5. Here are a few:
    1. Life-history characteristics associated with different modes of reproduction (semelparous and iteroparous) seem to be fairly consistent and settled now for some time.
    2. That the characteristic growth pattern exhibited by most animals is caused by maximum energy assimilation or transport rates(Mass^ 2/3-3/4ths) scaling with body size to a power less than maintenance rates (M ^ 1).
    3. Consumer-resource or predator-prey systems can cycle even in the absence of external forcing due to non linearities in the functional response
    4. The sampling effect in community ecology is also a pretty settled matter.
    5. Or also in community ecology the fact that diversity does not by default beget stability seems settled

  6. How about “Time-scales should not be separated between ecological and evolutionary dynamics.”

    I’m a little confused by Benjamin’s point 3: non-linear functional responses (at least of types II and III) are generally stabilising. I.e., they’re likely to dampen the instabilities/cycles that might arise in an ‘equivalent’ linear (Lotka-Volterra) system. What am I missing? Are you saying that this has been settled on the side of non-linearities being stabilising, or have I gone wrong somewhere?

    • You lost me a bit Mike: type II functional responses are destabilizing compared to linear ones. For instance, a predator with a linear functional response, constant conversion efficiency, and density-independent mortality consuming a logistically growing prey gives you an equilibrium that’s globally asymptotically stable if feasible. Change the functional response to type II and you’ve got the Rosenzweig-MacArthur model, which of course can exhibit stable limit cycles. I’m guessing I’m misunderstanding you?

      Re: separation of time scales between ecology and evolution, I’d probably agree with the caveat that we’re talking about microevolution. Speciation is mostly a slow process, as far as I know–too slow to balance even slow rates of exclusion due to neutral drift.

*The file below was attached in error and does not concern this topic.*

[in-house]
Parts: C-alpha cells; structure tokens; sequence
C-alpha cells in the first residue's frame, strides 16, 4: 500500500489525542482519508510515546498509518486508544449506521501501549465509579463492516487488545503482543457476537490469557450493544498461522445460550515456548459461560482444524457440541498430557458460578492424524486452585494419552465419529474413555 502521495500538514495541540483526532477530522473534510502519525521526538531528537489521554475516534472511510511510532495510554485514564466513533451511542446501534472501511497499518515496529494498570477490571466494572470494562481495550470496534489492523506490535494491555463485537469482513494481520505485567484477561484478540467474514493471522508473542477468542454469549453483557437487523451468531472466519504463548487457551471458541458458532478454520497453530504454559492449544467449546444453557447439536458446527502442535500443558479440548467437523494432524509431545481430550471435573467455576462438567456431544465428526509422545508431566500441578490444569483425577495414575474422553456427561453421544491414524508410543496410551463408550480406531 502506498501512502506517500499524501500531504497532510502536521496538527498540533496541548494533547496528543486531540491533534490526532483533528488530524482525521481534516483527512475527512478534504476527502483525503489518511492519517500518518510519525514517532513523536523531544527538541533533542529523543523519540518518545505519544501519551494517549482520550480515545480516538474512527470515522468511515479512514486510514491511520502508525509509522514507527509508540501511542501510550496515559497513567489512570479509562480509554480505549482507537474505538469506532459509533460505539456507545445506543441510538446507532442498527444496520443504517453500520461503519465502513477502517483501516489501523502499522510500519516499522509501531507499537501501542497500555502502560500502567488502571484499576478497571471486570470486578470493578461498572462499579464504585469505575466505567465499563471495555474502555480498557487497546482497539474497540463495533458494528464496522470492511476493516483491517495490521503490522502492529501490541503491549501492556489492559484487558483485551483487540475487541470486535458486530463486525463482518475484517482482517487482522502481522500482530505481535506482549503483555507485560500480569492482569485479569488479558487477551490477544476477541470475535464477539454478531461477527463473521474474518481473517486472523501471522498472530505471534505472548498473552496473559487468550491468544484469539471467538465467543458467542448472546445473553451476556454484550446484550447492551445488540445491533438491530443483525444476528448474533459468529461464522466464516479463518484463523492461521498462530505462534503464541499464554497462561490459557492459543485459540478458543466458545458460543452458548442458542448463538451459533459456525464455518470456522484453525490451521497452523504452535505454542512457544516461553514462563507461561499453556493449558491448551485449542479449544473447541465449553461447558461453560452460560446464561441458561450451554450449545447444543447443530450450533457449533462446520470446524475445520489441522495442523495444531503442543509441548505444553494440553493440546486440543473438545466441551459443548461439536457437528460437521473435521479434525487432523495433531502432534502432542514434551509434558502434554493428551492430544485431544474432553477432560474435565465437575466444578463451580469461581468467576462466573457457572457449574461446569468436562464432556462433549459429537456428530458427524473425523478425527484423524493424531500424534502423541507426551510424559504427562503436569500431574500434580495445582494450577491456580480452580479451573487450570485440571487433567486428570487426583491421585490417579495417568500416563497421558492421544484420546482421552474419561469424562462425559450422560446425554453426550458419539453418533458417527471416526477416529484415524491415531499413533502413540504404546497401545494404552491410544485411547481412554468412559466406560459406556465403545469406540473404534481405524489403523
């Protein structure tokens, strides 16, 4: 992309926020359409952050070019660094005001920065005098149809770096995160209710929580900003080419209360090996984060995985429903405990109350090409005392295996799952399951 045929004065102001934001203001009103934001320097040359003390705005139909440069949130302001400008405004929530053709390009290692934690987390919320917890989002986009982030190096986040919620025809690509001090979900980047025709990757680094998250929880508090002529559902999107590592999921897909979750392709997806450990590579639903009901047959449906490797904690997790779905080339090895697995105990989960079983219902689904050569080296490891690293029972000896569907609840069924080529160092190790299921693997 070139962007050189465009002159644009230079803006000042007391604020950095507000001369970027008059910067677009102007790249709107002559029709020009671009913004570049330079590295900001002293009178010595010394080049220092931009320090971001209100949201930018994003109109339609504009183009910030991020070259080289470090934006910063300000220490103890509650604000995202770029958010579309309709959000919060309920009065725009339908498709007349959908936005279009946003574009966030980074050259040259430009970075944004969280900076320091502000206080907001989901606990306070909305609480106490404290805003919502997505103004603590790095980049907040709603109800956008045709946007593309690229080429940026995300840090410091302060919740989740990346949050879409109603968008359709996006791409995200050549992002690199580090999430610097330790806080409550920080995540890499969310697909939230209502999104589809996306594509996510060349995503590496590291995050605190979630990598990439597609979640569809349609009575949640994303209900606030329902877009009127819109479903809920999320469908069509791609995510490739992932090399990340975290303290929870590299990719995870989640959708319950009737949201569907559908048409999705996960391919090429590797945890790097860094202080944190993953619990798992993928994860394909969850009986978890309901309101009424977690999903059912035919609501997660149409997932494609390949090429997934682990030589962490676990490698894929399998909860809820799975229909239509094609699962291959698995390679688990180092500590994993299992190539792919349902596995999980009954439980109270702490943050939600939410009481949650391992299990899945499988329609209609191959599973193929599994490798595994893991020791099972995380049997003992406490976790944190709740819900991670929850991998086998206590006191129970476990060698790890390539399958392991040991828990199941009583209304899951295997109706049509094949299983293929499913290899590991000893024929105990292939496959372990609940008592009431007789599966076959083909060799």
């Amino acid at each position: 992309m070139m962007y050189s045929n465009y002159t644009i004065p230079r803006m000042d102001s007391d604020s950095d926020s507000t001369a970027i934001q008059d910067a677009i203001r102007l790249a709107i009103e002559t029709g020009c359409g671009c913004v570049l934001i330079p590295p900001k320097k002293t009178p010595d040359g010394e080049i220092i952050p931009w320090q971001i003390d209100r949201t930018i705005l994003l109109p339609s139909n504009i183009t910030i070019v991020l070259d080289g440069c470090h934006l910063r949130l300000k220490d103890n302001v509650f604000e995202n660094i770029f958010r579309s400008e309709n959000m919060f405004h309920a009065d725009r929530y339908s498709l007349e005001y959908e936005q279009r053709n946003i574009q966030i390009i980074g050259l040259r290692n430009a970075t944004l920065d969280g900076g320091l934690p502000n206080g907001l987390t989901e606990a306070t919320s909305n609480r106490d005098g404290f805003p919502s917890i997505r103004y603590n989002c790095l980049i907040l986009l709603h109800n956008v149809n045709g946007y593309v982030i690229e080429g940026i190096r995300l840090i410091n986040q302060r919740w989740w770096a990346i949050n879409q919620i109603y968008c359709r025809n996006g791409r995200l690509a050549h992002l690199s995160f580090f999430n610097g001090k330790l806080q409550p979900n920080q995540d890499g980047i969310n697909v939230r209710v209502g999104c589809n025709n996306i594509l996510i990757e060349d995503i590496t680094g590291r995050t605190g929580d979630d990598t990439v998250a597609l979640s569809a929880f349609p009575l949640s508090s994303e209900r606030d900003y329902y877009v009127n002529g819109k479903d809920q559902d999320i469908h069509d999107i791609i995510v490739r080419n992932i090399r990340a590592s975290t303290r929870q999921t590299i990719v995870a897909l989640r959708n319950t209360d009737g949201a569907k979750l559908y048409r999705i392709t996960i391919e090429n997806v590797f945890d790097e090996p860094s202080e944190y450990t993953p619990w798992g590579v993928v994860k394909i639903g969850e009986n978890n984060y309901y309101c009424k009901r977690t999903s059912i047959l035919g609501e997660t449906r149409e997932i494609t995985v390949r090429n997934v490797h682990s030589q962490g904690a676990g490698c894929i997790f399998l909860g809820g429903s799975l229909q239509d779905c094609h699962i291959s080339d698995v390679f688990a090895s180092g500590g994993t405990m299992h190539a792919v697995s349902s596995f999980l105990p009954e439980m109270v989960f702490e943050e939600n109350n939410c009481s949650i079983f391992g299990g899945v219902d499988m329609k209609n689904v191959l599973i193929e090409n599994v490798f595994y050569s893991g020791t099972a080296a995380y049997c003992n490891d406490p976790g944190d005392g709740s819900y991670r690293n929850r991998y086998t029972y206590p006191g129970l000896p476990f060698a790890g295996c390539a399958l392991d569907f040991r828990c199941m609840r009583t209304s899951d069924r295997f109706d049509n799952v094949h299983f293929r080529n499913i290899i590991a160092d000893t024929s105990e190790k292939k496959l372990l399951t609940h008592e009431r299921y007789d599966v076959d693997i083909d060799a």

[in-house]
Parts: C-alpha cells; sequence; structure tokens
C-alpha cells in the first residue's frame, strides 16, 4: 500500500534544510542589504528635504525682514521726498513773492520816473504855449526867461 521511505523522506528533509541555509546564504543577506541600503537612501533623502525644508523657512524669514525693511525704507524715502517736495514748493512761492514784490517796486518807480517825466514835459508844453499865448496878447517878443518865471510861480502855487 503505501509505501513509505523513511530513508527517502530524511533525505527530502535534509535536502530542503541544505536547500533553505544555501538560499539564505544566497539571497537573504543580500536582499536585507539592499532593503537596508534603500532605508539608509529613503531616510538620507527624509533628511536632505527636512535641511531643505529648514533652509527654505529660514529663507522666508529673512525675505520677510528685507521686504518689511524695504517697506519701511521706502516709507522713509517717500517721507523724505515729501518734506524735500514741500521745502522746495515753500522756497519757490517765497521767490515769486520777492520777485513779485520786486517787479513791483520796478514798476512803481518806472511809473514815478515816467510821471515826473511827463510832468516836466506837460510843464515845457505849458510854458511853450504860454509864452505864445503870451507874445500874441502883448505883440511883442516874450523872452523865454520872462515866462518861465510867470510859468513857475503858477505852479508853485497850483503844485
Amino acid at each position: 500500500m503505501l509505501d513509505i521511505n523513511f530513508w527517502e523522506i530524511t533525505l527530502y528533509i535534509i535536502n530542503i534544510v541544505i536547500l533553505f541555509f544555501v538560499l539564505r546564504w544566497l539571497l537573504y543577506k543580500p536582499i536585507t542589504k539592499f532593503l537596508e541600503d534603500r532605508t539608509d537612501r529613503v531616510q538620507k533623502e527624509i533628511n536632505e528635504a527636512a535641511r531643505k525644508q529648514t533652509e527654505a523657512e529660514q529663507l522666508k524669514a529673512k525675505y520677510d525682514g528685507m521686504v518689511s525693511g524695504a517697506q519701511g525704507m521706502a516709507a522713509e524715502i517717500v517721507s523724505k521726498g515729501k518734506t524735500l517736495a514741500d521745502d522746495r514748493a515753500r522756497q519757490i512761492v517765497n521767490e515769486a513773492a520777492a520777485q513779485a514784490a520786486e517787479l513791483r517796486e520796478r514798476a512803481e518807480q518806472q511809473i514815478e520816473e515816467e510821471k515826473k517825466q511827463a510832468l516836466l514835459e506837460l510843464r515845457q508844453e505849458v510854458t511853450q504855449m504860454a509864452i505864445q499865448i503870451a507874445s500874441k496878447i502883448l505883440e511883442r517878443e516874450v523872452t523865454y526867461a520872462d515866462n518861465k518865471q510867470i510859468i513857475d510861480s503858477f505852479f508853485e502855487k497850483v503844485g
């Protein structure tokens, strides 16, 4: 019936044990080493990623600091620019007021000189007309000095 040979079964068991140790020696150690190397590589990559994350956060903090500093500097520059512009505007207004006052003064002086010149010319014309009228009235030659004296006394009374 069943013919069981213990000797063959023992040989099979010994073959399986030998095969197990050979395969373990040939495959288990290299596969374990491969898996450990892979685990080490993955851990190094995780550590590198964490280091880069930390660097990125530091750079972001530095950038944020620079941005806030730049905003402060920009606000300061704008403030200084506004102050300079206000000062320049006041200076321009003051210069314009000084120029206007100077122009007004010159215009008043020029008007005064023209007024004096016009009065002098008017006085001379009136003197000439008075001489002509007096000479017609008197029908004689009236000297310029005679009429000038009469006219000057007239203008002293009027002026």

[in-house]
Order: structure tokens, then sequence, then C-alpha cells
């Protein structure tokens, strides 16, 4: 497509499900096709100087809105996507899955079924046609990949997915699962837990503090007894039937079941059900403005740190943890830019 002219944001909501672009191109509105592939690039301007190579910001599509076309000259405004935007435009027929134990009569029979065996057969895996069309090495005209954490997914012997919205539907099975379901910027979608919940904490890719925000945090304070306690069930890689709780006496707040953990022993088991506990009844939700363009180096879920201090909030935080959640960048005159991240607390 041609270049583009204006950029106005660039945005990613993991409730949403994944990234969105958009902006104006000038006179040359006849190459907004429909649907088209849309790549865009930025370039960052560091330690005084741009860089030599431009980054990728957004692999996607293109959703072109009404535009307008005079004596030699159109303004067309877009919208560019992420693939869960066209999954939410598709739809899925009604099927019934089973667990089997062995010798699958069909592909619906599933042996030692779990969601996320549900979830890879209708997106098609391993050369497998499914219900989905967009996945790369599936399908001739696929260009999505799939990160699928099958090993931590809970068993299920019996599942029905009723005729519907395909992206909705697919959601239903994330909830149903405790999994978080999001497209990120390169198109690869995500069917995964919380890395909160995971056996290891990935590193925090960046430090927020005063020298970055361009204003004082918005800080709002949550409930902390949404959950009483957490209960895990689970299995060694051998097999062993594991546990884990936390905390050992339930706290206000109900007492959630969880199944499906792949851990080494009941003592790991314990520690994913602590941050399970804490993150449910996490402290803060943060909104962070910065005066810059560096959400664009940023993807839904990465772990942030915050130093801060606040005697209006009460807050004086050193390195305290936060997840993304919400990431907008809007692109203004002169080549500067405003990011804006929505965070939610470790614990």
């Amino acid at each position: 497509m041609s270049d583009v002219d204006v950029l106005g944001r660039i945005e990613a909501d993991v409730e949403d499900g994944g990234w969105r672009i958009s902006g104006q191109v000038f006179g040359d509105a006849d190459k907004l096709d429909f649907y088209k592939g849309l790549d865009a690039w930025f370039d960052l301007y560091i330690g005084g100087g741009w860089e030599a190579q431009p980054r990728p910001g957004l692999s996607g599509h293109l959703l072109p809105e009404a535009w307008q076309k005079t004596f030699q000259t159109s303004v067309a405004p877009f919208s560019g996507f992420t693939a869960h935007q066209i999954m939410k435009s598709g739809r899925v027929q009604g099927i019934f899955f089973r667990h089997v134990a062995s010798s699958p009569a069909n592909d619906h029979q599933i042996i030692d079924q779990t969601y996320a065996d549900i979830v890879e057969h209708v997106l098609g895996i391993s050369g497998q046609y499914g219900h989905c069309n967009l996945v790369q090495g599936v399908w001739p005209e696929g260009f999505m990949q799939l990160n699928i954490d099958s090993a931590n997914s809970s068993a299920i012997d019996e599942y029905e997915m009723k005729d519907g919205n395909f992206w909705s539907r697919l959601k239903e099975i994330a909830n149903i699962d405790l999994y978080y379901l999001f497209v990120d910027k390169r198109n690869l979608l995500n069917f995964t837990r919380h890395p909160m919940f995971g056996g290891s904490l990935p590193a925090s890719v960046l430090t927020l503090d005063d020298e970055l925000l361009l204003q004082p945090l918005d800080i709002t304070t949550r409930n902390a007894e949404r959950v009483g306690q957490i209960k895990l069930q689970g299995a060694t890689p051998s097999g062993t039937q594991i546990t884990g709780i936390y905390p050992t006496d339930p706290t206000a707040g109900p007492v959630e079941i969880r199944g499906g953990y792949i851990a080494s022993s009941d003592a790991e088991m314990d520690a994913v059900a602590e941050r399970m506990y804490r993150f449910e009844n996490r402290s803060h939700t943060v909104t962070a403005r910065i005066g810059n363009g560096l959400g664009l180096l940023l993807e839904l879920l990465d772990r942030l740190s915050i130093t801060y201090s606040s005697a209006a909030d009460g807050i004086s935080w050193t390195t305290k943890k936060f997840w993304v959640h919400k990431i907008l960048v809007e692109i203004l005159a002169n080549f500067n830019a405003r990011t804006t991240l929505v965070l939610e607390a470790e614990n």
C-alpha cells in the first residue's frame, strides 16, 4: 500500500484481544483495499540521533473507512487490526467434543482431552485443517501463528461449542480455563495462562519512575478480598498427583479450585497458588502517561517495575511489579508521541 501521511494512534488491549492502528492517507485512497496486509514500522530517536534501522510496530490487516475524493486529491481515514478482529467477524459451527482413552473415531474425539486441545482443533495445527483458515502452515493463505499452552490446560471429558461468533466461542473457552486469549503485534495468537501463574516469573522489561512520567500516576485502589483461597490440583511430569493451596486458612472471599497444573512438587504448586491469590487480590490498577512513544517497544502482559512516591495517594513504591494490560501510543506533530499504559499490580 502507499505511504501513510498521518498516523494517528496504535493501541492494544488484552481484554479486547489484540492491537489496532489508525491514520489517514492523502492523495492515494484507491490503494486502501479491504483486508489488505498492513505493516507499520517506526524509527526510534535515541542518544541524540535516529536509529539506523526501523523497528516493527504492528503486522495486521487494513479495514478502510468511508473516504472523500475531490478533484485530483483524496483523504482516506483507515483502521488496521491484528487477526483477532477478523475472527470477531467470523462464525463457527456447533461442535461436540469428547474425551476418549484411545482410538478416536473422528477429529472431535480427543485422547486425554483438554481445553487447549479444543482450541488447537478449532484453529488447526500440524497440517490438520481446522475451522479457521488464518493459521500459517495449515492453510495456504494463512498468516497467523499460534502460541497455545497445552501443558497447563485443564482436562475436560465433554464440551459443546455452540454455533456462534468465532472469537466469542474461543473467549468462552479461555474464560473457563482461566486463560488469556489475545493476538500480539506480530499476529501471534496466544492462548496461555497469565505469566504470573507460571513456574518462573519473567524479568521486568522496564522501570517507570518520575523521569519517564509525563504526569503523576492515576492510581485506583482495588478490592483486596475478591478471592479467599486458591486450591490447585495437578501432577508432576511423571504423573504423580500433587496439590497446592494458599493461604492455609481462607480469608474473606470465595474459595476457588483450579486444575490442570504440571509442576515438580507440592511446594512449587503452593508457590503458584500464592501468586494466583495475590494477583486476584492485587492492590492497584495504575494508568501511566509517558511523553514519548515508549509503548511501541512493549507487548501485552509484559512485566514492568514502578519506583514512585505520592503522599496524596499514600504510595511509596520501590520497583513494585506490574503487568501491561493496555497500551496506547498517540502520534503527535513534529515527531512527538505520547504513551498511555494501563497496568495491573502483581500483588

• Yeah – you’re right about type II in that case. Not sure what I was thinking. Perhaps it was type III vs II that was stabilising (prey refuge at low densities)*. That could be wrong too though. Maybe I was thinking of a different sort of stability*.

        Not sure about your caveat on eco vs evo dynamics though. Some might say that there’s no meaningful difference between the processes that drive micro- and macro- evolution (whether that equals speciation is another thing). But that’s more of a “controversy” driven by religious ideology than science.

        * It’s late here, though, and my brain is kid-addled. The days when I used to think “don’t drink and blog” are long gone. Now I should remember “don’t post on blogs when you should be recovering from the parenting”.

      • Just to be clear, I didn’t mean to imply that I think macroevolution is driven by different processes than microevolution. There can be a separation of timescales between speciation and ecology/microevolution even if speciation is itself one outcome of exclusively-microevolutionary processes.

    • True, forgot for a second the LV was neutrally stable (the cycles completely depend on initial conditions). Type II is generally de-stabilizing, unless the K of prey is small.
      I would like to rephrase number 3: Consumer-resource or predator-prey systems can cycle even in the absence of external forcing

  7. Pingback: Why ecologists might want to read more philosophy of science | Dynamic Ecology

  8. Pingback: Help Jeremy crowdsource his Ignite talk for #ESA2014! | Dynamic Ecology